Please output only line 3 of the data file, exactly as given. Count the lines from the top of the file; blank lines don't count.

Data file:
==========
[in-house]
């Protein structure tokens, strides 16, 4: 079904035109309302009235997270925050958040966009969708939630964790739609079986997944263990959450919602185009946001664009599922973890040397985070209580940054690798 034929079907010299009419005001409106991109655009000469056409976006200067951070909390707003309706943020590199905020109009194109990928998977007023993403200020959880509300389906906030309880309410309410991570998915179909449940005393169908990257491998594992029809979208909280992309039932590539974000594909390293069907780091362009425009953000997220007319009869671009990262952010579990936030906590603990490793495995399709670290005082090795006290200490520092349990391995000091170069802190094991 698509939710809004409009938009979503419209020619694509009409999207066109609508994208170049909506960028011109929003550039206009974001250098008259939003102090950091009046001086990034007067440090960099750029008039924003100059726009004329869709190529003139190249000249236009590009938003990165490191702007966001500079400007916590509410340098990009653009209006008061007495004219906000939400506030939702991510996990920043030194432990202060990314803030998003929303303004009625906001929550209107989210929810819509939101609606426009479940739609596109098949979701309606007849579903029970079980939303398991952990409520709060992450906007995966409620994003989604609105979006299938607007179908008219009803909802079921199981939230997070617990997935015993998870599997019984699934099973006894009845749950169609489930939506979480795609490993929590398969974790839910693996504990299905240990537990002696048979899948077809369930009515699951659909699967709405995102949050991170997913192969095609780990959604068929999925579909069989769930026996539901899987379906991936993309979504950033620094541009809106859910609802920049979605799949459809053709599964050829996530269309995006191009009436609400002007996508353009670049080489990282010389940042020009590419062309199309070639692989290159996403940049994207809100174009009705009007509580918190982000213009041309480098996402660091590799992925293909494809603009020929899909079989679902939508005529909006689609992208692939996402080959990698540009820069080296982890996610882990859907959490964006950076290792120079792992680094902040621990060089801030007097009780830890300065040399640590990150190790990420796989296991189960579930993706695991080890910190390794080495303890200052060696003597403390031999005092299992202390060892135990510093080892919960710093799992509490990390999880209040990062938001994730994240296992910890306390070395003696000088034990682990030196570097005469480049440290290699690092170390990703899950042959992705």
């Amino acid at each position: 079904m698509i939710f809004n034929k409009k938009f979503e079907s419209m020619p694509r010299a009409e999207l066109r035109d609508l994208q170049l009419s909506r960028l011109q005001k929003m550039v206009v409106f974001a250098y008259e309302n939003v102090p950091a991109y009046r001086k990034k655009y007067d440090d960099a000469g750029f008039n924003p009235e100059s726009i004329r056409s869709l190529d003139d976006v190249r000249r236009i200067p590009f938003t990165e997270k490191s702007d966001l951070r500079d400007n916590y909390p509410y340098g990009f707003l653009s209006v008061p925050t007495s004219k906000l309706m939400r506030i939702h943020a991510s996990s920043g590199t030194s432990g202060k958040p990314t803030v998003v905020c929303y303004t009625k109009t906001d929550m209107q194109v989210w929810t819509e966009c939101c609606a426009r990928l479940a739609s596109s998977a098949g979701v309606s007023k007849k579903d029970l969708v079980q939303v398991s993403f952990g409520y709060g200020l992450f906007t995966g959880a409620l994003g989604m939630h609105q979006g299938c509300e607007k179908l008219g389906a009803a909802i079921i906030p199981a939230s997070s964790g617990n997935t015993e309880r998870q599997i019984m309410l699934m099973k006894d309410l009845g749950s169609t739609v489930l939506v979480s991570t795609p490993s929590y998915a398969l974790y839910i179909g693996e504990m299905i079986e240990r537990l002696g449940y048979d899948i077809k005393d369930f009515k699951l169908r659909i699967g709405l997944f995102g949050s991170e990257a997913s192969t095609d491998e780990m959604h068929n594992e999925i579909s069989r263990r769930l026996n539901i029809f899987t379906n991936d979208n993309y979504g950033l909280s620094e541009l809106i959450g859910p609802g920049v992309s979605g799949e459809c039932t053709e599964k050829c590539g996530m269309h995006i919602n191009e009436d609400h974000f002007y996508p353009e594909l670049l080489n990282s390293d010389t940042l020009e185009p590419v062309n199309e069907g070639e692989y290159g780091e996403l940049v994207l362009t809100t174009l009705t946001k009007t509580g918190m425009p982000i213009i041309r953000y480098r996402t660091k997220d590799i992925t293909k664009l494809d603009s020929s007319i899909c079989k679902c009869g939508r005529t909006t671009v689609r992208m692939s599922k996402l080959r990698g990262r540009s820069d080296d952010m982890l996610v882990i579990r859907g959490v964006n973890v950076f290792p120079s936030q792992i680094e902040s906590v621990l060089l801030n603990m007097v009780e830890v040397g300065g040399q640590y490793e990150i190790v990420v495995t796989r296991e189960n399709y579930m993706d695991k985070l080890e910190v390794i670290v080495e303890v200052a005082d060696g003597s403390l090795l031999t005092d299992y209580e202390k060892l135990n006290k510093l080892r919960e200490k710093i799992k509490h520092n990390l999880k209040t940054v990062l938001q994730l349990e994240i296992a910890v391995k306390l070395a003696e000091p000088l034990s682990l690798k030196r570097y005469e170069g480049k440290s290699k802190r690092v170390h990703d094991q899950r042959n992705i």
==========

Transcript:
């Amino acid at each position: 079904m698509i939710f809004n034929k409009k938009f979503e079907s419209m020619p694509r010299a009409e999207l066109r035109d609508l994208q170049l009419s909506r960028l011109q005001k929003m550039v206009v409106f974001a250098y008259e309302n939003v102090p950091a991109y009046r001086k990034k655009y007067d440090d960099a000469g750029f008039n924003p009235e100059s726009i004329r056409s869709l190529d003139d976006v190249r000249r236009i200067p590009f938003t990165e997270k490191s702007d966001l951070r500079d400007n916590y909390p509410y340098g990009f707003l653009s209006v008061p925050t007495s004219k906000l309706m939400r506030i939702h943020a991510s996990s920043g590199t030194s432990g202060k958040p990314t803030v998003v905020c929303y303004t009625k109009t906001d929550m209107q194109v989210w929810t819509e966009c939101c609606a426009r990928l479940a739609s596109s998977a098949g979701v309606s007023k007849k579903d029970l969708v079980q939303v398991s993403f952990g409520y709060g200020l992450f906007t995966g959880a409620l994003g989604m939630h609105q979006g299938c509300e607007k179908l008219g389906a009803a909802i079921i906030p199981a939230s997070s964790g617990n997935t015993e309880r998870q599997i019984m309410l699934m099973k006894d309410l009845g749950s169609t739609v489930l939506v979480s991570t795609p490993s929590y998915a398969l974790y839910i179909g693996e504990m299905i079986e240990r537990l002696g449940y048979d899948i077809k005393d369930f009515k699951l169908r659909i699967g709405l997944f995102g949050s991170e990257a997913s192969t095609d491998e780990m959604h068929n594992e999925i579909s069989r263990r769930l026996n539901i029809f899987t379906n991936d979208n993309y979504g950033l909280s620094e541009l809106i959450g859910p609802g920049v992309s979605g799949e459809c039932t053709e599964k050829c590539g996530m269309h995006i919602n191009e009436d609400h974000f002007y996508p353009e594909l670049l080489n990282s390293d010389t940042l020009e185009p590419v062309n199309e069907g070639e692989y290159g780091e996403l940049v994207l362009t809100t174009l009705t946001k009007t509580g918190m425009p982000i213009i041309r953000y480098r996402t660091k997220d590799i992925t293909k664009l494809d603009s020929s007319i899909c079989k679902c009869g939508r005529t909006t671009v689609r992208m692939s599922k996402l080959r990698g990262r540009s820069d080296d952010m982890l996610v882990i579990r859907g959490v964006n973890v950076f290792p120079s936030q792992i680094e902040s906590v621990l060089l801030n603990m007097v009780e830890v040397g300065g040399q640590y490793e990150i190790v990420v495995t796989r296991e189960n399709y579930m993706d695991k985070l080890e910190v390794i670290v080495e303890v200052a005082d060696g003597s403390l090795l031999t005092d299992y209580e202390k060892l135990n006290k510093l080892r919960e200490k710093i799992k509490h520092n990390l999880k209040t940054v990062l938001q994730l349990e994240i296992a910890v391995k306390l070395a003696e000091p000088l034990s682990l690798k030196r570097y005469e170069g480049k440290s290699k802190r690092v170390h990703d094991q899950r042959n992705i």